Labels stick like glue to some artists, whether denoting their style, or, as in the case of Henri Rousseau, their profession (Le Douanier).
Peter Doig is no exception. The term ‘continental drifter’ seems to follow him around, but he does not dispel the description. And it is, indeed, apt. This peripatetic visual chronicler is claimed by several countries, each leaving a distinct mark on his work and creative development. Born in Edinburgh in 1959, he is considered a Scot, but his links with Canada, and Trinidad, are just as tenacious. His art has been powerfully influenced by his formative years in this country, where he lived from 1966 to 1979 (his parents still live near Grafton, Ontario). Echoes of the Group of Seven, and the Canadian Impressionist James Wilson Morrice, are readily found in his paintings, as are those of David Milne, and to a lesser extent Emily Carr. He has been uprooted numerous times with his family, continuing to move on his own in later years, ultimately finding a haven (or is it refuge?) in Trinidad. His style is even harder to pinpoint, oscillating between modernism and post-modernism, shifting from urban pop art to landscapes that have become his forte, and fortune. In 2007, his painting White Canoe sold at Sotheby’s for $11.3 million, an auction record at the time for a living European artist. Slightly abstracted, visually compelling, with a touch of the narrative, but never enough to detract from their painterly exuberance, his canvases are an artistic documentation of a unique kind. Themes of magic realism weave throughout his oeuvre; images, visions based as much on memory as creative exploration. The Montreal public is in for a rare treat in 2014, when a major retrospective charting the last decade of Doig’s artistic production comes to the Museum of Fine Arts, having already been seen at Tate Modern, the Musée d’art moderne of Paris and the Frankfurt Schirn Kunsthalle in 2008, and the Scottish National Gallery in Edinburgh in 2013. Titled No Foreign Lands (taken from Robert Louis Stevenson: “There are no foreign lands. It is the traveller only who is foreign.”), it will showcase his large canvases, as well as works on paper. His images of exotic landscapes of the Caribbean – although the artist balks at the term, the ‘exotic’ being in the eyes of the beholder, as it were -, predominate, seducing the viewer with their colour and brushstroke. In his choice of subject matter and visual experimentation, he stands on the shoulders of such great painters as Gauguin, Matisse, and Edward Hopper, continuing the well-established tradition of colour-infused, unbridled expressionism. Doig’s individual touch, however, is undeniable, as his works spring from a lived experience, both personal and pictorial. His use of colour in particular has a sensuous feel to it, departing from the contemporary conceptual rather than emotive approach. There is also a sense of the mysterious in his tableaux, a touch of the ominous, as nature overwhelms and dominates the landscape, encroaching on the human figures with atavistic, primordial stealth. Works done during 11 years in Trinidad explore the lush flora and tropical nature of the island, incorporating its diverse spiritual traditions and colonial past. But there are also images of breathtaking tranquillity, especially in his paintings of reflecting lakes, instantly recognizable as painterly notations of the Canadian landscape. And as always, beyond all the connotations, references, creative associations and stylistic assignations, lies the pure realm of art, of one man’s perception of his own nature and experience translated into a visual language understood and felt by anyone for whom art is a portal to their own soul. As undeniably contemporary as Doig’s œuvre may be, it is staunchly painterly in the true sense of the word, where brush to canvas creates a magical universe that expands our world into fathomless dimensions of time and space.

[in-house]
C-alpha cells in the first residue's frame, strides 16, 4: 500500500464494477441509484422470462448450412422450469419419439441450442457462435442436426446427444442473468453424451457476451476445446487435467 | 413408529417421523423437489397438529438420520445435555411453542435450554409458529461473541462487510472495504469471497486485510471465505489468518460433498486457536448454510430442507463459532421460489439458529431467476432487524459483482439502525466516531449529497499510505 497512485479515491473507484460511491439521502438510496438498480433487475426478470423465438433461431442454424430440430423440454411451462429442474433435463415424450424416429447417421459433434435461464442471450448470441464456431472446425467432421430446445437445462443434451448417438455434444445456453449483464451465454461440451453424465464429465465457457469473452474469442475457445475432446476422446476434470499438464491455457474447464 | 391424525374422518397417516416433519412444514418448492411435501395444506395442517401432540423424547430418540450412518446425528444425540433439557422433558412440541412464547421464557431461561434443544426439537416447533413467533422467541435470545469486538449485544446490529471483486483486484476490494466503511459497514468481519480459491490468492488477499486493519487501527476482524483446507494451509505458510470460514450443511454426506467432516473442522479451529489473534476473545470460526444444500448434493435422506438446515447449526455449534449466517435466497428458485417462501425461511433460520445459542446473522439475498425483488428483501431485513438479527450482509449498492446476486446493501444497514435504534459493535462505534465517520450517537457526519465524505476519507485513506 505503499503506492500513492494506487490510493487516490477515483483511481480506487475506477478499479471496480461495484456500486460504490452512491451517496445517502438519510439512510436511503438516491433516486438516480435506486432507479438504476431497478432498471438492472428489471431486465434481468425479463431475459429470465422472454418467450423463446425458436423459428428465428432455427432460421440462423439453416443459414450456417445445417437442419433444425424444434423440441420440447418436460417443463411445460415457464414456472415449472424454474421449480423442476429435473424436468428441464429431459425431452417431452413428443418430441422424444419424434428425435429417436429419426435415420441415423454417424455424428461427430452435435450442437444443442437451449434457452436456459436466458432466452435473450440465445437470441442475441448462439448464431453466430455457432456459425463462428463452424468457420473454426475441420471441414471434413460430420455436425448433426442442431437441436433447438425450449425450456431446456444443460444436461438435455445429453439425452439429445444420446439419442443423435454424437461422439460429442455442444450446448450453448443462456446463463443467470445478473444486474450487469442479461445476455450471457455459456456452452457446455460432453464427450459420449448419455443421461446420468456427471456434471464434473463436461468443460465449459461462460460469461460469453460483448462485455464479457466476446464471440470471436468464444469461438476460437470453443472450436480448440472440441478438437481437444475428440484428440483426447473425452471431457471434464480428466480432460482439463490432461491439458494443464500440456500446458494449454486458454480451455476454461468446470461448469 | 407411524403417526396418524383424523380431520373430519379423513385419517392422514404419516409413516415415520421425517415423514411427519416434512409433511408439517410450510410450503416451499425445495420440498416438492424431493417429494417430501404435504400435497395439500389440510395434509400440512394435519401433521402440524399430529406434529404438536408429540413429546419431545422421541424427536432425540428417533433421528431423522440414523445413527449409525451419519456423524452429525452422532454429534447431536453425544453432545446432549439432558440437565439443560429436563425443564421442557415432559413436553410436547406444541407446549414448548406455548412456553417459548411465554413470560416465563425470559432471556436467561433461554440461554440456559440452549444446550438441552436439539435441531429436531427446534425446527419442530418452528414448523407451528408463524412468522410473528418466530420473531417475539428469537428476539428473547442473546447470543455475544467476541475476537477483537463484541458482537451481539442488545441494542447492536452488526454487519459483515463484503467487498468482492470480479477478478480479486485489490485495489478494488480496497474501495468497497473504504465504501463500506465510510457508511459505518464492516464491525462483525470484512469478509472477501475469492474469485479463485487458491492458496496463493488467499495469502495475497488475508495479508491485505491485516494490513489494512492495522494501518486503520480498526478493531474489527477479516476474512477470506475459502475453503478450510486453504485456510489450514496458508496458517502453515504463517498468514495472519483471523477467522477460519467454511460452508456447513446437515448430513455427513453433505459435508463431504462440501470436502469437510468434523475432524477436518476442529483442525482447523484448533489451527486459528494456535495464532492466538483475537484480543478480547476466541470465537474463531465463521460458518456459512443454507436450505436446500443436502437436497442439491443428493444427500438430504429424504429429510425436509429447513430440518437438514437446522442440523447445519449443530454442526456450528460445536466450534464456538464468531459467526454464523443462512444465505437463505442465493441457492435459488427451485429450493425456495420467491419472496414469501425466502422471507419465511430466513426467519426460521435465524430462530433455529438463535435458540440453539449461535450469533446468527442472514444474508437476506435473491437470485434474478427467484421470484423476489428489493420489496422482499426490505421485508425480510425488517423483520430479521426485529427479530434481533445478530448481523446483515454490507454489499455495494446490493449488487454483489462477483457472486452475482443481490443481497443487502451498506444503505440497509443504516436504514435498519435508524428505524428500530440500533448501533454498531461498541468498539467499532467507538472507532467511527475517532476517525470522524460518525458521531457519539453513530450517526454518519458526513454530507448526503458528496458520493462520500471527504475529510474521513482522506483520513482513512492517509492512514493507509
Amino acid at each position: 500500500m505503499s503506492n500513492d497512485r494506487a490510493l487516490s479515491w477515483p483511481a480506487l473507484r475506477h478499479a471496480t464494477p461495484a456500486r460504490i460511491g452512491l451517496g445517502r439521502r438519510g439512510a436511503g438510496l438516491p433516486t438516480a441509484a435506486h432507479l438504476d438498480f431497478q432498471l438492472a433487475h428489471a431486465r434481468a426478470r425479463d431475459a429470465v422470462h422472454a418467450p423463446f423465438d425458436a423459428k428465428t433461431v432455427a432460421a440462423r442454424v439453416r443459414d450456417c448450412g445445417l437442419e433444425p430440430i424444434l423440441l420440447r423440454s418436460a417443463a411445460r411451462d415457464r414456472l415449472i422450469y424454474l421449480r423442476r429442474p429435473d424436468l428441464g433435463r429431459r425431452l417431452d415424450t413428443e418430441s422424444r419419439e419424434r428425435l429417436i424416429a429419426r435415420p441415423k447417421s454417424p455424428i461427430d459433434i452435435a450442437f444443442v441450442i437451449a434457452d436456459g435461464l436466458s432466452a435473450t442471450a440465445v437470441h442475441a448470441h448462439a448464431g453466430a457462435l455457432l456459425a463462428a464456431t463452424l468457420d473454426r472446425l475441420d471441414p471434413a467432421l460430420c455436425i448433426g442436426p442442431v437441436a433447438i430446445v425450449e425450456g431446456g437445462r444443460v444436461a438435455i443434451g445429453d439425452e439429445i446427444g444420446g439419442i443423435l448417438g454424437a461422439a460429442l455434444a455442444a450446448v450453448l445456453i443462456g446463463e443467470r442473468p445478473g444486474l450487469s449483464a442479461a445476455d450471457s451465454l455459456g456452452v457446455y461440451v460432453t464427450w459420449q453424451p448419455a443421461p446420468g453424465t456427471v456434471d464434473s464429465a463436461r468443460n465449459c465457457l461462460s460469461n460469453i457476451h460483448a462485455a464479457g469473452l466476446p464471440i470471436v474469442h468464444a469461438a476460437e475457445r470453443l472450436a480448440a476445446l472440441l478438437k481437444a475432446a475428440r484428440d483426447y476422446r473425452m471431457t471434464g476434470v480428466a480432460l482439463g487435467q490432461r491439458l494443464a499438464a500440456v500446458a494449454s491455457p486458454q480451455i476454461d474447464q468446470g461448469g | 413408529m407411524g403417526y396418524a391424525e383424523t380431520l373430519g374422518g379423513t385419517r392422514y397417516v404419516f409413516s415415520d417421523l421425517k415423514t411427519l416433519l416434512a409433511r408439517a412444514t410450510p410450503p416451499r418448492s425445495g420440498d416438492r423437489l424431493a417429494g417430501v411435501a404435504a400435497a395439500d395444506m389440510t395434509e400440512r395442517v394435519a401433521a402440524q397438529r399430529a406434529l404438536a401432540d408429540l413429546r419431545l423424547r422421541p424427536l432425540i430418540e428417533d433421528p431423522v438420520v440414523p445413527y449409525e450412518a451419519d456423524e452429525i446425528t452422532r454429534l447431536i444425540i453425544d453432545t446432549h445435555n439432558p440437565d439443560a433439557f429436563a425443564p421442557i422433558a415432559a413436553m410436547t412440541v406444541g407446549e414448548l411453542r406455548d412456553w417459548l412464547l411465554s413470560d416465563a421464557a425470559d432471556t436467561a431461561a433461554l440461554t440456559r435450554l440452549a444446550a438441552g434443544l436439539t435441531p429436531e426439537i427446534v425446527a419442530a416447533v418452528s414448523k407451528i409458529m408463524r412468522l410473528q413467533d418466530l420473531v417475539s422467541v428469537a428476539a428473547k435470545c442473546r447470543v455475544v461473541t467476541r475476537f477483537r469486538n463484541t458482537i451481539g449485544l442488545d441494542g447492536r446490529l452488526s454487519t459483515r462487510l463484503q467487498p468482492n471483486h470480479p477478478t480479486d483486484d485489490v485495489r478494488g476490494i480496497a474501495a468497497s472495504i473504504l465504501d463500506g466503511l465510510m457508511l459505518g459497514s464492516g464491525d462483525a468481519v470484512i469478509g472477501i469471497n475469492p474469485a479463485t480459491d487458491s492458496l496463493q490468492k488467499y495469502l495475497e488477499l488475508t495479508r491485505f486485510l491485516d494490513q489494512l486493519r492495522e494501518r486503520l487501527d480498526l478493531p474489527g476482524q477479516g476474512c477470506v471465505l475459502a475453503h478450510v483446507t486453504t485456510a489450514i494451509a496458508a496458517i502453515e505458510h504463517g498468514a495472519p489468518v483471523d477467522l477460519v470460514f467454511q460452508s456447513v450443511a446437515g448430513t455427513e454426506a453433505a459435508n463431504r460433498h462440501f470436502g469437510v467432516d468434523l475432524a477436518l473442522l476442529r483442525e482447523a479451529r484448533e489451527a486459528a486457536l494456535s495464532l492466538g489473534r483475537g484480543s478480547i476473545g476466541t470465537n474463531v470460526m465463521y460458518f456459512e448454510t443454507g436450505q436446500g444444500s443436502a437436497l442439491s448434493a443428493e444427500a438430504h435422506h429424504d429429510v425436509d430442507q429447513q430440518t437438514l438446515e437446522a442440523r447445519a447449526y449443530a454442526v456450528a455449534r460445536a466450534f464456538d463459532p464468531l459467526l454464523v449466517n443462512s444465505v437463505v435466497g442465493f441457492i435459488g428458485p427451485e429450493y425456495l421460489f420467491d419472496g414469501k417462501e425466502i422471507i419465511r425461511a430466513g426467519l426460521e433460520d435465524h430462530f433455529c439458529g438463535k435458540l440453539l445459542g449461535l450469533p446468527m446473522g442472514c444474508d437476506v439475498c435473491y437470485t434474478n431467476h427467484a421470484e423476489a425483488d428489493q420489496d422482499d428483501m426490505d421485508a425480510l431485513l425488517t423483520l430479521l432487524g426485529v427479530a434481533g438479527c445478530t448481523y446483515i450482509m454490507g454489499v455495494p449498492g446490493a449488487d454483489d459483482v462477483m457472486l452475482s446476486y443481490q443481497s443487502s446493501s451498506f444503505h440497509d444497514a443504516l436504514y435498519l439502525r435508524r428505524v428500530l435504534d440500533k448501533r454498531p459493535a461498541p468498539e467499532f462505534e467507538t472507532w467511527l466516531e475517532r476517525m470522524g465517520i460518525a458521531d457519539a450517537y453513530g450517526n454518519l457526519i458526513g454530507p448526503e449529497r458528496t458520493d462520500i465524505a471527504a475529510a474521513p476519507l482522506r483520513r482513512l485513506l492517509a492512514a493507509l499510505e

PETER DOIG NO FOREIGN LANDS
Montreal Museum of Fine Arts
January 25—May 4, 2014